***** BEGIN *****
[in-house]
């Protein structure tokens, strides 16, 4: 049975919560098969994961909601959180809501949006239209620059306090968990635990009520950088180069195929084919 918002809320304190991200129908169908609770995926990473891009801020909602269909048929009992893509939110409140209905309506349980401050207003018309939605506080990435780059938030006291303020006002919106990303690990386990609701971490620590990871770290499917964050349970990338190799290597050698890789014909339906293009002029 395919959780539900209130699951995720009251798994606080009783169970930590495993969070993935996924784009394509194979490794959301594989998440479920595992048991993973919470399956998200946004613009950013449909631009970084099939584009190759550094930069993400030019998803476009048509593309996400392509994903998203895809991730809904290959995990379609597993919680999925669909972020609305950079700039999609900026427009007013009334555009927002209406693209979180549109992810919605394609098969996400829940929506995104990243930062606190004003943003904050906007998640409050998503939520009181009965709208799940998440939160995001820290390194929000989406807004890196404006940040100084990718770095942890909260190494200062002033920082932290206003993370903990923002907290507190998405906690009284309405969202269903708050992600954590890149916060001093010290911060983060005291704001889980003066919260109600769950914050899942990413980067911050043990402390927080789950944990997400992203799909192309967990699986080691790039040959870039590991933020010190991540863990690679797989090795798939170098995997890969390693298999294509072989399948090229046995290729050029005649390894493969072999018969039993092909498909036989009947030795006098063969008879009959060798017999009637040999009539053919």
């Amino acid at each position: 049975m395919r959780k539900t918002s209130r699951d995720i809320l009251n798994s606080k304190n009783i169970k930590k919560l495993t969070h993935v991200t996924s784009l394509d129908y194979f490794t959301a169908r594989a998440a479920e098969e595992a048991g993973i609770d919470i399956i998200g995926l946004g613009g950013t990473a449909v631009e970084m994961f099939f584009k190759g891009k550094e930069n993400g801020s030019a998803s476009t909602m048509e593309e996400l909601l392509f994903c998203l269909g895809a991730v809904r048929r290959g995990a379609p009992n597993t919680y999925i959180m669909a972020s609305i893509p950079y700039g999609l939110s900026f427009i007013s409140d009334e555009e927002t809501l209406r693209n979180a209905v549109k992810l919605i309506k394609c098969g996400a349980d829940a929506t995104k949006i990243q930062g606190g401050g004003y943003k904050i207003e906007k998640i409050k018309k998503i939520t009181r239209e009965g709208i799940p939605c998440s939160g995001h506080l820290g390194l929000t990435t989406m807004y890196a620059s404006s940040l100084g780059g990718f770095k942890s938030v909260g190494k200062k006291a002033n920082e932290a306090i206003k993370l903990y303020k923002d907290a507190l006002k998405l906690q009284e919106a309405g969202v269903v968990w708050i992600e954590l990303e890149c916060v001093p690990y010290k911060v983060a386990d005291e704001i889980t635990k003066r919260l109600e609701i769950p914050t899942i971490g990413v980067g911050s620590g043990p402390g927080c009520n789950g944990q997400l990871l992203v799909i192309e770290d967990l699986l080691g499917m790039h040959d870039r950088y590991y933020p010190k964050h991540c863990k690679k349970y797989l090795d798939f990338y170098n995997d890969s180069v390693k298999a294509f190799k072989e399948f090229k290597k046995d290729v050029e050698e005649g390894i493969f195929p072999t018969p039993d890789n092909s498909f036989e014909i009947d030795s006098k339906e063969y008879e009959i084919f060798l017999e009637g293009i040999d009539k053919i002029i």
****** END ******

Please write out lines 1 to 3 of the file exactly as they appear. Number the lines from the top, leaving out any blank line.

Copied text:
[in-house]
């Protein structure tokens, strides 16, 4: 049975919560098969994961909601959180809501949006239209620059306090968990635990009520950088180069195929084919 918002809320304190991200129908169908609770995926990473891009801020909602269909048929009992893509939110409140209905309506349980401050207003018309939605506080990435780059938030006291303020006002919106990303690990386990609701971490620590990871770290499917964050349970990338190799290597050698890789014909339906293009002029 395919959780539900209130699951995720009251798994606080009783169970930590495993969070993935996924784009394509194979490794959301594989998440479920595992048991993973919470399956998200946004613009950013449909631009970084099939584009190759550094930069993400030019998803476009048509593309996400392509994903998203895809991730809904290959995990379609597993919680999925669909972020609305950079700039999609900026427009007013009334555009927002209406693209979180549109992810919605394609098969996400829940929506995104990243930062606190004003943003904050906007998640409050998503939520009181009965709208799940998440939160995001820290390194929000989406807004890196404006940040100084990718770095942890909260190494200062002033920082932290206003993370903990923002907290507190998405906690009284309405969202269903708050992600954590890149916060001093010290911060983060005291704001889980003066919260109600769950914050899942990413980067911050043990402390927080789950944990997400992203799909192309967990699986080691790039040959870039590991933020010190991540863990690679797989090795798939170098995997890969390693298999294509072989399948090229046995290729050029005649390894493969072999018969039993092909498909036989009947030795006098063969008879009959060798017999009637040999009539053919």
């Amino acid at each position: 049975m395919r959780k539900t918002s209130r699951d995720i809320l009251n798994s606080k304190n009783i169970k930590k919560l495993t969070h993935v991200t996924s784009l394509d129908y194979f490794t959301a169908r594989a998440a479920e098969e595992a048991g993973i609770d919470i399956i998200g995926l946004g613009g950013t990473a449909v631009e970084m994961f099939f584009k190759g891009k550094e930069n993400g801020s030019a998803s476009t909602m048509e593309e996400l909601l392509f994903c998203l269909g895809a991730v809904r048929r290959g995990a379609p009992n597993t919680y999925i959180m669909a972020s609305i893509p950079y700039g999609l939110s900026f427009i007013s409140d009334e555009e927002t809501l209406r693209n979180a209905v549109k992810l919605i309506k394609c098969g996400a349980d829940a929506t995104k949006i990243q930062g606190g401050g004003y943003k904050i207003e906007k998640i409050k018309k998503i939520t009181r239209e009965g709208i799940p939605c998440s939160g995001h506080l820290g390194l929000t990435t989406m807004y890196a620059s404006s940040l100084g780059g990718f770095k942890s938030v909260g190494k200062k006291a002033n920082e932290a306090i206003k993370l903990y303020k923002d907290a507190l006002k998405l906690q009284e919106a309405g969202v269903v968990w708050i992600e954590l990303e890149c916060v001093p690990y010290k911060v983060a386990d005291e704001i889980t635990k003066r919260l109600e609701i769950p914050t899942i971490g990413v980067g911050s620590g043990p402390g927080c009520n789950g944990q997400l990871l992203v799909i192309e770290d967990l699986l080691g499917m790039h040959d870039r950088y590991y933020p010190k964050h991540c863990k690679k349970y797989l090795d798939f990338y170098n995997d890969s180069v390693k298999a294509f190799k072989e399948f090229k290597k046995d290729v050029e050698e005649g390894i493969f195929p072999t018969p039993d890789n092909s498909f036989e014909i009947d030795s006098k339906e063969y008879e009959i084919f060798l017999e009637g293009i040999d009539k053919i002029i």